Once artist Kate Tucker stopped worrying about what others thought of her work, the response was immediate. “Other people saw something in it that spoke to them,” she says. The catalyst for the change in her mindset was becoming a mother six years ago. “After my son Jasper was born I started painting in a new, simpler way, which reflected the way my whole worldview had changed through becoming a mother,” she says.

However, it took a while for Kate to turn to painting. While she grew up in a home that encouraged creativity and tried various creative fields - from performing and music to multimedia design - nothing gelled until she went to art school. “I’ve always been interested in cross-disciplinary practice, so it came as a surprise to me that I found my way to painting,” Kate says. “But everything I’ve done before seems to make sense through the lens of painting, it gives all the creativity a focus.”

Kate was born and raised in Canberra before moving to Melbourne for university. She studied Multimedia Design at Swinburne University and worked in design until she did a graduate certificate in Visual Art at the Victorian College of the Arts followed by a Graduate Diploma in Visual Art. Kate held her first solo exhibition at c3 Contemporary Artspace in 2011, and became represented by Helen Gory Galerie and had her first exhibition with them in 2012. In the same year she was selected for the Archibald Prize for her portrait of Missy Higgins. Kate is exhibiting at Daine Singer in Melbourne until November 5 and will open a show at Galerie Pompom in Sydney on October 19.

Which five words best describe you? Better at describing with pictures!

How did you get your career start and what path have you taken since? I always wanted to be an artist, but I didn’t go straight to art school. I was partly scared of failing at or ruining something I loved, and partly motivated by the need to earn a living. I also didn’t feel like I had much to say yet. I worked as a designer for years, and gained many skills that I’ve brought with me to art. But something never felt right. Eventually I realised that my reasons for not being an artist were unsound. So I went to art school, and immediately felt like I’d found my home. I fell pregnant with my son after two years of study. He helped me stop overthinking things; I found a joy in painting I never had before. I had my first solo when he was nine months old and it sold out. It felt amazing to realise that I loved painting and that maybe people were going to be interested in what I made.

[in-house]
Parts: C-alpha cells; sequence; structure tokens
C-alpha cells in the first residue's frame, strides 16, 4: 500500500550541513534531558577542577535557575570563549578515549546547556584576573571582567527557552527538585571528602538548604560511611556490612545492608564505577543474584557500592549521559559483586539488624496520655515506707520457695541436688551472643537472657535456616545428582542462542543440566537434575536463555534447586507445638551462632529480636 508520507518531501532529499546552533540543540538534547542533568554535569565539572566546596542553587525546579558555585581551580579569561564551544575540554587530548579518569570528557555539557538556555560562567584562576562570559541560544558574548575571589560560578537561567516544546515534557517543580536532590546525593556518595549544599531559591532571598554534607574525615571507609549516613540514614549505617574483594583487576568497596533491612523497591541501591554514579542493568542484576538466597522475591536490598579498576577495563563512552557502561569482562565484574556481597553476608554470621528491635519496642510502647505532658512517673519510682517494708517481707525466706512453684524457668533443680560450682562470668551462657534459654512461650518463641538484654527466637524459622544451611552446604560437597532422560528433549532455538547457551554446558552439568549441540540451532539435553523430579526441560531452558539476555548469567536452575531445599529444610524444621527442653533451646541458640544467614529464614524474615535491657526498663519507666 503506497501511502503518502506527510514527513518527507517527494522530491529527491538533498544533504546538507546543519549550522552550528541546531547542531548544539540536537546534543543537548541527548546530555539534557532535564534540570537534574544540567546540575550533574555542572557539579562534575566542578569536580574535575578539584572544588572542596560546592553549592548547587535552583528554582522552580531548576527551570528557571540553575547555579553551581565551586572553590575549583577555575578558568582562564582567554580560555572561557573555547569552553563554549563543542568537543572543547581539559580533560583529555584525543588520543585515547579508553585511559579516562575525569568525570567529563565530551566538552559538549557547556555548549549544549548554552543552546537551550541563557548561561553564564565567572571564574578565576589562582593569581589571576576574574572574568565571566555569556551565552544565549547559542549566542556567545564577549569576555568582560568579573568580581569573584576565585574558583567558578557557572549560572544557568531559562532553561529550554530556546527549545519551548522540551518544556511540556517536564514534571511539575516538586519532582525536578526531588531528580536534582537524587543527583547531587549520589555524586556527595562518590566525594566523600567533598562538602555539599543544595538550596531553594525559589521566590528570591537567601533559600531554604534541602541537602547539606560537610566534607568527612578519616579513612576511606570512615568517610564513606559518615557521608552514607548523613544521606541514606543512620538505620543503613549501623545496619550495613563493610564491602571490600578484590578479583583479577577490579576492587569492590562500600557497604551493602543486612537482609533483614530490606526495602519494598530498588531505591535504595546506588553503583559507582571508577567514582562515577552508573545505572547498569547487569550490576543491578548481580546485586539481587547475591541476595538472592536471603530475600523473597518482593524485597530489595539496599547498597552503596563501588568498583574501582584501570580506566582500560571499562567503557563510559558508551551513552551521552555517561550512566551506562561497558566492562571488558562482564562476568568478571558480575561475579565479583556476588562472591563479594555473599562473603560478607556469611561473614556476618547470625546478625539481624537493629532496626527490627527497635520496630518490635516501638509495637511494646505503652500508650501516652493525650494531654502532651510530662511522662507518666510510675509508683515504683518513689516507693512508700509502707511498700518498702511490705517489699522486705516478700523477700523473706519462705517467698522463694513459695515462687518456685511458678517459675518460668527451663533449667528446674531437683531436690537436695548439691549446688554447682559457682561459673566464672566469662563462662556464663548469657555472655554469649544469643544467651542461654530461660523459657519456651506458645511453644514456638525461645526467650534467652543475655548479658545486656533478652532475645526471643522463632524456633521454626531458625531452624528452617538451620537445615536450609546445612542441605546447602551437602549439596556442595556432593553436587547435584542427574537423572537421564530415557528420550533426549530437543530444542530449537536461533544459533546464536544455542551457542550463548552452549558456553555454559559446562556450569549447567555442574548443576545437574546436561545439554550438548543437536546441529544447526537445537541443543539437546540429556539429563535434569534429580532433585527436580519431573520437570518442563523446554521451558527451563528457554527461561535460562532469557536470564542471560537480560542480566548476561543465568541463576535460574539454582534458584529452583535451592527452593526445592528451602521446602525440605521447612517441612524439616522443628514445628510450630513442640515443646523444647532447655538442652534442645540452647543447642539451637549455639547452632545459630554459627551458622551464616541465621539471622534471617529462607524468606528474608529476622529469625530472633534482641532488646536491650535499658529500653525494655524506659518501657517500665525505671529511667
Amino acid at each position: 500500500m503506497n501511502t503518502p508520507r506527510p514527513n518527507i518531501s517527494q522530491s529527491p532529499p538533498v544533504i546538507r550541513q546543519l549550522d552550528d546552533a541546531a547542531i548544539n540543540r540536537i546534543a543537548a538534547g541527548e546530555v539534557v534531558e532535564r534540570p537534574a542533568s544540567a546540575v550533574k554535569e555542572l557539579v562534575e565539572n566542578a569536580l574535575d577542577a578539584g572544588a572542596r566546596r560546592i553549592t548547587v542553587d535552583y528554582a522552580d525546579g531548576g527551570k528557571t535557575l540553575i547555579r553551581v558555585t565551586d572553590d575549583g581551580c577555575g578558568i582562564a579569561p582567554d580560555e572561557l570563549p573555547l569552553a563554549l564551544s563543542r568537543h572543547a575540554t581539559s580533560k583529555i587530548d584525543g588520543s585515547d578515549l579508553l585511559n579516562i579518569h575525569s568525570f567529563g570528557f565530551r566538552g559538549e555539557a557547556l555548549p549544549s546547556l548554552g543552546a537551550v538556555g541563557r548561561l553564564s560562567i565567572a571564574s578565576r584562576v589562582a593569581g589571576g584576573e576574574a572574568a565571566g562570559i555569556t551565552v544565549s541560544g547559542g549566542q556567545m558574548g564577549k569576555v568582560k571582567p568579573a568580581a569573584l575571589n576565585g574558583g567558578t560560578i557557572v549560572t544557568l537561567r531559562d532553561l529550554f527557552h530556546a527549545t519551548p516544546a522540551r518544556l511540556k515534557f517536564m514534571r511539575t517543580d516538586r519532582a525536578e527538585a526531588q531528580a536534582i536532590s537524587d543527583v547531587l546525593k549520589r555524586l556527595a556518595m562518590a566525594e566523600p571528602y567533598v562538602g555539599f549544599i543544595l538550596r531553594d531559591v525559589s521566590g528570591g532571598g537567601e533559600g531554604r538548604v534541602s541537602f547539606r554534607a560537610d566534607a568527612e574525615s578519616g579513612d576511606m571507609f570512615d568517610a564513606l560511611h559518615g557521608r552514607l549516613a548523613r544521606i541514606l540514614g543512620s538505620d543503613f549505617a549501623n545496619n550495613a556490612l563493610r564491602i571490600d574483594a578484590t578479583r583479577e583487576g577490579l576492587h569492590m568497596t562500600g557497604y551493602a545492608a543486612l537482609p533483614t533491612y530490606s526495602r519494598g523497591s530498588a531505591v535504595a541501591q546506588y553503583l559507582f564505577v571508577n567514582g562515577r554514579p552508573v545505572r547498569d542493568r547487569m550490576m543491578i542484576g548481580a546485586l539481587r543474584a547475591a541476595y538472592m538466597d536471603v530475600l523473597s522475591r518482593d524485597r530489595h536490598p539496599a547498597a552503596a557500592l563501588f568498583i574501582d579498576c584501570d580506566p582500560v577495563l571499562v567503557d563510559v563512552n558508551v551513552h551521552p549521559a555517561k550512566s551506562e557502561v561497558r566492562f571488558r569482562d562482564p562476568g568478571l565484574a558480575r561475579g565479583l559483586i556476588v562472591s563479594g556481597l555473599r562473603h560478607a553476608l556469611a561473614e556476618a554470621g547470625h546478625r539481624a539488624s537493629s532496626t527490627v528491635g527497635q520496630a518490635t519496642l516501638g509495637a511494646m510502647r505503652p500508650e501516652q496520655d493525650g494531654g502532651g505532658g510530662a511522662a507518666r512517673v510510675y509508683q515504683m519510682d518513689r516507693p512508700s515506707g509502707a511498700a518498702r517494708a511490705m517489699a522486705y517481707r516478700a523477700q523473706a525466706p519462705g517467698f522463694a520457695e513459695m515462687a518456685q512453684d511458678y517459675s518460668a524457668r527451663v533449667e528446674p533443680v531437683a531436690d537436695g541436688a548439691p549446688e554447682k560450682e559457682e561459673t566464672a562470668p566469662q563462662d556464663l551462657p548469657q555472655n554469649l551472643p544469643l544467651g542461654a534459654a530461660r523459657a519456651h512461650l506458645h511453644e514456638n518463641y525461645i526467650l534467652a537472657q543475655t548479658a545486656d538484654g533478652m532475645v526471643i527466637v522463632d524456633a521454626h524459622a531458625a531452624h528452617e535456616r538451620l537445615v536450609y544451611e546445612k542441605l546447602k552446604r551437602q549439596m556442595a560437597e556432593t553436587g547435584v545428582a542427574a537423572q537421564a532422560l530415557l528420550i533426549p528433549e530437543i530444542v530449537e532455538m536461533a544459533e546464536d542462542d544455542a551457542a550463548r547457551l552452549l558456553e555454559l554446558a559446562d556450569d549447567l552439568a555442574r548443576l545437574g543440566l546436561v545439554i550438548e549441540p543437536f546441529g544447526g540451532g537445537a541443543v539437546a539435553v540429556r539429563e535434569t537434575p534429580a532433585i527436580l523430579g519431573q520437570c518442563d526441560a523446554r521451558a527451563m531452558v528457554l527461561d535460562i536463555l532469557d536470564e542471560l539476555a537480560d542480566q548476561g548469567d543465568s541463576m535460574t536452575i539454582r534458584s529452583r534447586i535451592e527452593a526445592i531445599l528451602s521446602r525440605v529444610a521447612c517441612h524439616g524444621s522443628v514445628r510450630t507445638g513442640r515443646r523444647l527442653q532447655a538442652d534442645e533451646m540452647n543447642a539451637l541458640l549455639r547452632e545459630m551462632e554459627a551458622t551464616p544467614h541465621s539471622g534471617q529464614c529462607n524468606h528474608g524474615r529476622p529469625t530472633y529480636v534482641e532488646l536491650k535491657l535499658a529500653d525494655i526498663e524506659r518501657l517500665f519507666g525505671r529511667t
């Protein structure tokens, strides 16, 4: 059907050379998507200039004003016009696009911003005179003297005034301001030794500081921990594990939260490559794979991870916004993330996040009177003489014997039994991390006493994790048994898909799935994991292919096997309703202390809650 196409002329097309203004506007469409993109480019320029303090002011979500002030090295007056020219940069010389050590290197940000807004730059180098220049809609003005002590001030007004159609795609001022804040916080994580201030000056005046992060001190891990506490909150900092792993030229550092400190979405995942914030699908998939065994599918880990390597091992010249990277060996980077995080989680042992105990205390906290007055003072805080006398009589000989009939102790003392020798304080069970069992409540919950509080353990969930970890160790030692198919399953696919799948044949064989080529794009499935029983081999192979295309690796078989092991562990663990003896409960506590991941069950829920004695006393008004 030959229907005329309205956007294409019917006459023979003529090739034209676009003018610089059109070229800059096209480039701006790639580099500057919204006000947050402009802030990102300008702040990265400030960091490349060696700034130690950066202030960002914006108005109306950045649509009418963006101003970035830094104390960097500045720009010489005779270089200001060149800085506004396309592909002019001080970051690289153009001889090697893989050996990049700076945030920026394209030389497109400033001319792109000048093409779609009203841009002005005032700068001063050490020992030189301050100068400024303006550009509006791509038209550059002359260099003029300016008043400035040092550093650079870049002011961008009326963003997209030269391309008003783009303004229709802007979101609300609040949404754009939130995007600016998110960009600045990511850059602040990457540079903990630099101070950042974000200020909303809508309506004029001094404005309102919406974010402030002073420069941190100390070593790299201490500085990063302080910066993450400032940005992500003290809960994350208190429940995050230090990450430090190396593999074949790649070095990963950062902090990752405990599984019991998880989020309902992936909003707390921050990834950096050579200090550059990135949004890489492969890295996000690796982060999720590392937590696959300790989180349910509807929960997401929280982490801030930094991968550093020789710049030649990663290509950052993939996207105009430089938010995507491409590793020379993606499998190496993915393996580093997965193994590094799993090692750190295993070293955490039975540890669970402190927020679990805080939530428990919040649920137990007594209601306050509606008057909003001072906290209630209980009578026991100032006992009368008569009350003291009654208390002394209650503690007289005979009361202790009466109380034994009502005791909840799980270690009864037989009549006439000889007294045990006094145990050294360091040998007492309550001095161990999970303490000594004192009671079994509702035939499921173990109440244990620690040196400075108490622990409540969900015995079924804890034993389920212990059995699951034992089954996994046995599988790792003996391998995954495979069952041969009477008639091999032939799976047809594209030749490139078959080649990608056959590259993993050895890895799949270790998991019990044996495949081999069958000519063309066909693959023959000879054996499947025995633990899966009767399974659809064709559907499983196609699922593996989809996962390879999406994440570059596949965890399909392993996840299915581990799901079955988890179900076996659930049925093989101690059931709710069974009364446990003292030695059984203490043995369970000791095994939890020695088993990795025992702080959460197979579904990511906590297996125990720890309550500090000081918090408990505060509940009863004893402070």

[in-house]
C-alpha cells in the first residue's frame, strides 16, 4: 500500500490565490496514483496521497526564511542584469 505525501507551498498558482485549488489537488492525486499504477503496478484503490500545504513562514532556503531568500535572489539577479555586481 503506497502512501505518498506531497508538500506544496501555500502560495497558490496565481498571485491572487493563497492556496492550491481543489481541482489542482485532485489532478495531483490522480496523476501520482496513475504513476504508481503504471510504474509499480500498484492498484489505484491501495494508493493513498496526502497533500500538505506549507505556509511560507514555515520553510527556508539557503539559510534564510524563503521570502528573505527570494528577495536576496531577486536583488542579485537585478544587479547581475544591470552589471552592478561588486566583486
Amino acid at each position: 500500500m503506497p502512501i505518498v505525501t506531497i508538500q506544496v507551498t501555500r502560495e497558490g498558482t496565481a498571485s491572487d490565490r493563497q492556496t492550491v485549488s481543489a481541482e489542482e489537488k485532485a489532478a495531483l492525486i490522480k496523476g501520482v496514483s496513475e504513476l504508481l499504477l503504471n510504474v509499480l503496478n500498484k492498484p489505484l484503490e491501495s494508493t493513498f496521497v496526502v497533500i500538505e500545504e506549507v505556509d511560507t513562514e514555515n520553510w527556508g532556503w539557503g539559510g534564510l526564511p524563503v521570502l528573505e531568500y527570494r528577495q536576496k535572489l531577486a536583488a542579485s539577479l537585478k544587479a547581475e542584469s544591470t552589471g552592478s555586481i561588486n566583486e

What’s the best lesson you’ve learnt along the way? Probably to say no, which takes a lot of confidence.

What’s your proudest career achievement? I find it hard to rank achievements, some things look amazing from the outside but actually don’t matter that much, other things don’t look like much but they change everything. I feel proud that I’ve been exhibiting for six years and had two kids and I’ve made something of every moment, and this is just the beginning.  

What’s been your best decision? At a certain point it felt necessary to shift the emphasis away from the final product and onto the process. You’ve got to try to find the right balance between the discipline required to develop a strong body of work and the spontaneity that keeps it interesting - for you, maybe also for the viewer. I had to consciously turn off the part of me that cared what other people thought. It wasn’t just liberating, it enabled me to clarify what I actually wanted to do, which made the work stronger.  

Who inspires you? My children. Also my husband, whose creativity is combined with a confidence and optimism that is a hugely beneficial influence on me. Also my whole family: I have struck it very lucky in that department. Also music, musicians, and too many visual artists to list. 

What are you passionate about? Nature, fairness, creativity.

Which person, living or dead, would you most like to meet? Probably David Attenborough, because he’s been my hero since I was a kid and that’s a hard thing to shake. And I think he has really changed the world. 

What dream do you still want to fulfil? I really am living my dream. I have been very lucky and I would like to do a lot more for the planet and for others less fortunate in the future.

What are you reading? I am currently “not reading” either of the books on my bedside table, but they are Thinking through Painting; Reflexivity and Agency beyond the Canvas by Isabelle Graw, Daniel Birnbaum and Nikolaus Hirsch, and On the Road by Jack Kerouac. 

images courtesy of kate tucker and daine singer